“She made us feel like superheroes,” said EOP student Janaiba Darboe.
Plattsburgh State students and faculty sent their final goodbyes via white balloons to the director of PSUC’s Educational Opportunity Program, Kyla Relaford, 37, who died suddenly Sunday, leaving behind a husband and son.
Hundreds of EOP students, alumni and friends gathered in the Angell College Center’s Warren Ballrooms to mourn the loss of their mentor and colleague.
Relaford, along with her EOP staff, worked to provide underprivileged students with an opportunity to attend PSUC and thrive upon arrival.
Battery-operated candles waited atop rows of chairs as the space filled to standing room only, and the faux flames illuminated across the room.
A handful of those whose lives were touched by Relaford took turns sharing personal experiences with her and expressing their grief.
Aniya Carvalho spoke on behalf of Black Onyx: The Black Student Union and promised to continue Relaford’s legacy of dedication and raising awareness.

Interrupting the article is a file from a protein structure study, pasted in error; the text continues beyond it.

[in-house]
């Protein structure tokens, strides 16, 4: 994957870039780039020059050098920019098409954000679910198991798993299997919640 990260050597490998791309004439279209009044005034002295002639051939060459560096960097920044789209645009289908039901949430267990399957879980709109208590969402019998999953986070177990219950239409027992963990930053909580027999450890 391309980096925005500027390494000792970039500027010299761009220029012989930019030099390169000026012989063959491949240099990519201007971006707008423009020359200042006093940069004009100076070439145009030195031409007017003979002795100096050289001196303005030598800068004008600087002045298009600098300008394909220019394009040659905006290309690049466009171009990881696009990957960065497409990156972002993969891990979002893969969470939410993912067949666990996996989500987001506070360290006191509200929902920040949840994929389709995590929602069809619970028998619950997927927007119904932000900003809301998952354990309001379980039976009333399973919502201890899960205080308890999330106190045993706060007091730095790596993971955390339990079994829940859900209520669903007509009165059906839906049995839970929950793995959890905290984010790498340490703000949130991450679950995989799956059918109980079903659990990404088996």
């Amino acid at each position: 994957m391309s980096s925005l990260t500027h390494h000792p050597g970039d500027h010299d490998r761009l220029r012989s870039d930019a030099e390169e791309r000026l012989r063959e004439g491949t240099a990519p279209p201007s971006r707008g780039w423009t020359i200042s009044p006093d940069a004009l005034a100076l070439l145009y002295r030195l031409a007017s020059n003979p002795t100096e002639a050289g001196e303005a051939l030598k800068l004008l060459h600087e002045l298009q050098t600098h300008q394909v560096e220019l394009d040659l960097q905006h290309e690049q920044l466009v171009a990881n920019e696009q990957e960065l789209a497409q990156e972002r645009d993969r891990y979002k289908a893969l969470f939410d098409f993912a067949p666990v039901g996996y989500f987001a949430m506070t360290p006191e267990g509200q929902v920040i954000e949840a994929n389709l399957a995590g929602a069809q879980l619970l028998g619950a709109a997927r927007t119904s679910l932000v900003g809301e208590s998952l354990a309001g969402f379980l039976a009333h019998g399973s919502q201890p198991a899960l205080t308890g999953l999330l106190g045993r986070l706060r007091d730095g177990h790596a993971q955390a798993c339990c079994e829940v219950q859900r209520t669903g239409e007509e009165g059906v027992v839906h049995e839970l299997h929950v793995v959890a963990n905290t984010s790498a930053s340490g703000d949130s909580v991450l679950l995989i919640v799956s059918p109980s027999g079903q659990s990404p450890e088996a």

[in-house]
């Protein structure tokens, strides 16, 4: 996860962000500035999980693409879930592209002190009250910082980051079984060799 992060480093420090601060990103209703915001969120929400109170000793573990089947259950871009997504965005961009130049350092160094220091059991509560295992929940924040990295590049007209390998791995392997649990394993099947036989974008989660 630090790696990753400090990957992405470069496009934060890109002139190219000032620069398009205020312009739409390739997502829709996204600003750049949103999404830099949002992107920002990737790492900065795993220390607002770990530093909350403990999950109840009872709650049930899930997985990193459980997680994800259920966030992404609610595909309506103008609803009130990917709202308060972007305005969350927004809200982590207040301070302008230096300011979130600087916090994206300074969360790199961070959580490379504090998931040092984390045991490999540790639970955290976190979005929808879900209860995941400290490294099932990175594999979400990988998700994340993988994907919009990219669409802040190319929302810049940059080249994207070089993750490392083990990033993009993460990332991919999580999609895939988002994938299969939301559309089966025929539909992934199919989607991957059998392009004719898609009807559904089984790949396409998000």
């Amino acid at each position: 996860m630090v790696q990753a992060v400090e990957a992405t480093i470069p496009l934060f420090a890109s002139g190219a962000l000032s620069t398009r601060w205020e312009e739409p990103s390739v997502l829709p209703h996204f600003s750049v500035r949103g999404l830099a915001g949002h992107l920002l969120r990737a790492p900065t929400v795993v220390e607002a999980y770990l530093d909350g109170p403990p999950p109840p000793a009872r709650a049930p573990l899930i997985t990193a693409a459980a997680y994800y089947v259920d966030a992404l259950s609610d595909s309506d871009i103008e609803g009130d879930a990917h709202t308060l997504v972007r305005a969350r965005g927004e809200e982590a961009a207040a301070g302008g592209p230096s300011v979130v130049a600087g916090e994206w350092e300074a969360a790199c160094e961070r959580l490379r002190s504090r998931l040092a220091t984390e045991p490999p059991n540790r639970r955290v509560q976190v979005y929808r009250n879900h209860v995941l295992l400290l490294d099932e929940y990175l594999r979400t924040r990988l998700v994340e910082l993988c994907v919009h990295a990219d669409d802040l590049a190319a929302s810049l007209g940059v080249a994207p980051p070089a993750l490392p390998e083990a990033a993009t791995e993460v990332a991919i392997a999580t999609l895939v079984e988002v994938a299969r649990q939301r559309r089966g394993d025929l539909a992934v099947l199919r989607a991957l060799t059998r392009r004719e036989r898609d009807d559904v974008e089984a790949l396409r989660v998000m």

“Sleep in peace to a beautiful, powerful, strong and salient figure on this campus,” Carvalho said. “We will always love you, Kyla.”
President of Fuerza: The Black and Latino Student Union, Emmanuel Rodriguez, struggled to find the words to express his heartbreak. He vowed to make the dean’s list, saying he believed that’s what Relaford would have wanted for him.
Boxes of tissues floated among the crowd while some dabbed away tears, and others stifled sobs.
Several members of Relaford’s family sat front row, and Director of Special Programs and Assistant Vice President of Student Affairs Michele Carpentier asked every EOP student or alum to stand. An uncountable number of bodies rose to their feet.
“This is now your family,” Carpentier said.
Carpentier announced that Relaford would have been presented the Student Affairs 2018 Vision Award next week as a surprise.
Vice President of Student Affairs Bryan Hartman instead presented the award to her relatives.
Relaford’s sister, Tiana Relaford, fought back tears while she recalled the pair growing up.
“She and I grew up in the 80s, and one thing we always enjoyed was the ‘Rocky’ movies,” Tiana Relaford said. “Take your opportunity to learn and be the best you can be because the education you’re receiving is priceless, and she would want your strongest spirit to go out into the world and be Rockies.”
In a quiet ring formed outside the ACC, mourners counted backward from three before releasing into the air a mass of white balloons, scrawled with final messages, tied with gold string.
Written in orange marker, “Momma Kyla, Forever in our Hearts,” floated up, up and away.
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